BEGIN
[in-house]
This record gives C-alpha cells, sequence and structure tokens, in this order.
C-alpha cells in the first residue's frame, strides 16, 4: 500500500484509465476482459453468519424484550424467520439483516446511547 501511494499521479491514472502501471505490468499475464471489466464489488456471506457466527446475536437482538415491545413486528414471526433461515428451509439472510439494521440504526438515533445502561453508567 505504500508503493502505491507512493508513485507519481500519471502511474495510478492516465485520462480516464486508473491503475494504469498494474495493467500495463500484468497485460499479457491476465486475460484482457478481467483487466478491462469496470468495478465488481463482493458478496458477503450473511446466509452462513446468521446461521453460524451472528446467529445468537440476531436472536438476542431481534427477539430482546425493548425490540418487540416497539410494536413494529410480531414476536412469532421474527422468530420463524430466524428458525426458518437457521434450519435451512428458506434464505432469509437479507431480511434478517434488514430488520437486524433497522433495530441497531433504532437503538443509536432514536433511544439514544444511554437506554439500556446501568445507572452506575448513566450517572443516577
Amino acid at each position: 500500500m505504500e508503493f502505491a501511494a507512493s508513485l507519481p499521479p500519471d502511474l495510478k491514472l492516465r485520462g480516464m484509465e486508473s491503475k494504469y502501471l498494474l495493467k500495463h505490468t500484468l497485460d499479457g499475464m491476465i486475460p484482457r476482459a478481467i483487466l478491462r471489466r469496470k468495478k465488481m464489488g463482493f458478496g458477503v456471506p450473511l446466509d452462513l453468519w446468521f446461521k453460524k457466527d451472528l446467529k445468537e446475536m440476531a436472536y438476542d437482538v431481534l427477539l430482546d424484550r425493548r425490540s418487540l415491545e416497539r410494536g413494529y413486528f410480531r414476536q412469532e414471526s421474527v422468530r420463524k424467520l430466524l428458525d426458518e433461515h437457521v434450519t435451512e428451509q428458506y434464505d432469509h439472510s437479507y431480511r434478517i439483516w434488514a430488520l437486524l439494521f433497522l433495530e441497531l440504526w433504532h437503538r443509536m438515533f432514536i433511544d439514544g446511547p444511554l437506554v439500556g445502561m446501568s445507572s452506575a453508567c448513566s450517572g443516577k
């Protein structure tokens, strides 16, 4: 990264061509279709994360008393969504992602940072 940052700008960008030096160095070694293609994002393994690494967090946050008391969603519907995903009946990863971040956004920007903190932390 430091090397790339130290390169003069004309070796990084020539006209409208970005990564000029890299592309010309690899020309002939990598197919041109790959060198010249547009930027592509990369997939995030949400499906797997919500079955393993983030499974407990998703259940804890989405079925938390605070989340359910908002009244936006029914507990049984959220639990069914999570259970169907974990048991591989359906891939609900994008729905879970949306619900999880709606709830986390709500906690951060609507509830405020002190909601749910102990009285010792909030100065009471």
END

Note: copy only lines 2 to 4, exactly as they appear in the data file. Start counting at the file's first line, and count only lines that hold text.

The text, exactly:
This record gives C-alpha cells, sequence and structure tokens, in this order.
C-alpha cells in the first residue's frame, strides 16, 4: 500500500484509465476482459453468519424484550424467520439483516446511547 501511494499521479491514472502501471505490468499475464471489466464489488456471506457466527446475536437482538415491545413486528414471526433461515428451509439472510439494521440504526438515533445502561453508567 505504500508503493502505491507512493508513485507519481500519471502511474495510478492516465485520462480516464486508473491503475494504469498494474495493467500495463500484468497485460499479457491476465486475460484482457478481467483487466478491462469496470468495478465488481463482493458478496458477503450473511446466509452462513446468521446461521453460524451472528446467529445468537440476531436472536438476542431481534427477539430482546425493548425490540418487540416497539410494536413494529410480531414476536412469532421474527422468530420463524430466524428458525426458518437457521434450519435451512428458506434464505432469509437479507431480511434478517434488514430488520437486524433497522433495530441497531433504532437503538443509536432514536433511544439514544444511554437506554439500556446501568445507572452506575448513566450517572443516577
Amino acid at each position: 500500500m505504500e508503493f502505491a501511494a507512493s508513485l507519481p499521479p500519471d502511474l495510478k491514472l492516465r485520462g480516464m484509465e486508473s491503475k494504469y502501471l498494474l495493467k500495463h505490468t500484468l497485460d499479457g499475464m491476465i486475460p484482457r476482459a478481467i483487466l478491462r471489466r469496470k468495478k465488481m464489488g463482493f458478496g458477503v456471506p450473511l446466509d452462513l453468519w446468521f446461521k453460524k457466527d451472528l446467529k445468537e446475536m440476531a436472536y438476542d437482538v431481534l427477539l430482546d424484550r425493548r425490540s418487540l415491545e416497539r410494536g413494529y413486528f410480531r414476536q412469532e414471526s421474527v422468530r420463524k424467520l430466524l428458525d426458518e433461515h437457521v434450519t435451512e428451509q428458506y434464505d432469509h439472510s437479507y431480511r434478517i439483516w434488514a430488520l437486524l439494521f433497522l433495530e441497531l440504526w433504532h437503538r443509536m438515533f432514536i433511544d439514544g446511547p444511554l437506554v439500556g445502561m446501568s445507572s452506575a453508567c448513566s450517572g443516577k